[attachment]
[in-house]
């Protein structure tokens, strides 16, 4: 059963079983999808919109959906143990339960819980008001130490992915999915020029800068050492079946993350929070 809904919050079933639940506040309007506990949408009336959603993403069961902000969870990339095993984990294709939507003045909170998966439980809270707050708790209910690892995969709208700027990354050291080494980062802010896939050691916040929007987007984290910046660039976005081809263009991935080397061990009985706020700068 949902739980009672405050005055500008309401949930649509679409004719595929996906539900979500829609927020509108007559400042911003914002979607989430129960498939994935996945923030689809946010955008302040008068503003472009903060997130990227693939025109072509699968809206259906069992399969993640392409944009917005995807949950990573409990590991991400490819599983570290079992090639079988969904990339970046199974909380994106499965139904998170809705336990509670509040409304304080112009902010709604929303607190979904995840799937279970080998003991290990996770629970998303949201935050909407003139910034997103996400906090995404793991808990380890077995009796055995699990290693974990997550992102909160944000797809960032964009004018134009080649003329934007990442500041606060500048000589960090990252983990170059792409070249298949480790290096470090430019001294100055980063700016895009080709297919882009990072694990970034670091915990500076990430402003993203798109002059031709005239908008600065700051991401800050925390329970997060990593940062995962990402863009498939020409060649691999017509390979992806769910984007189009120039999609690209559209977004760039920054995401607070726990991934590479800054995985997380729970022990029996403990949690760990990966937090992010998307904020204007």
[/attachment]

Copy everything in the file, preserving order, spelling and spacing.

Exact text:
[in-house]
């Protein structure tokens, strides 16, 4: 059963079983999808919109959906143990339960819980008001130490992915999915020029800068050492079946993350929070 809904919050079933639940506040309007506990949408009336959603993403069961902000969870990339095993984990294709939507003045909170998966439980809270707050708790209910690892995969709208700027990354050291080494980062802010896939050691916040929007987007984290910046660039976005081809263009991935080397061990009985706020700068 949902739980009672405050005055500008309401949930649509679409004719595929996906539900979500829609927020509108007559400042911003914002979607989430129960498939994935996945923030689809946010955008302040008068503003472009903060997130990227693939025109072509699968809206259906069992399969993640392409944009917005995807949950990573409990590991991400490819599983570290079992090639079988969904990339970046199974909380994106499965139904998170809705336990509670509040409304304080112009902010709604929303607190979904995840799937279970080998003991290990996770629970998303949201935050909407003139910034997103996400906090995404793991808990380890077995009796055995699990290693974990997550992102909160944000797809960032964009004018134009080649003329934007990442500041606060500048000589960090990252983990170059792409070249298949480790290096470090430019001294100055980063700016895009080709297919882009990072694990970034670091915990500076990430402003993203798109002059031709005239908008600065700051991401800050925390329970997060990593940062995962990402863009498939020409060649691999017509390979992806769910984007189009120039999609690209559209977004760039920054995401607070726990991934590479800054995985997380729970022990029996403990949690760990990966937090992010998307904020204007």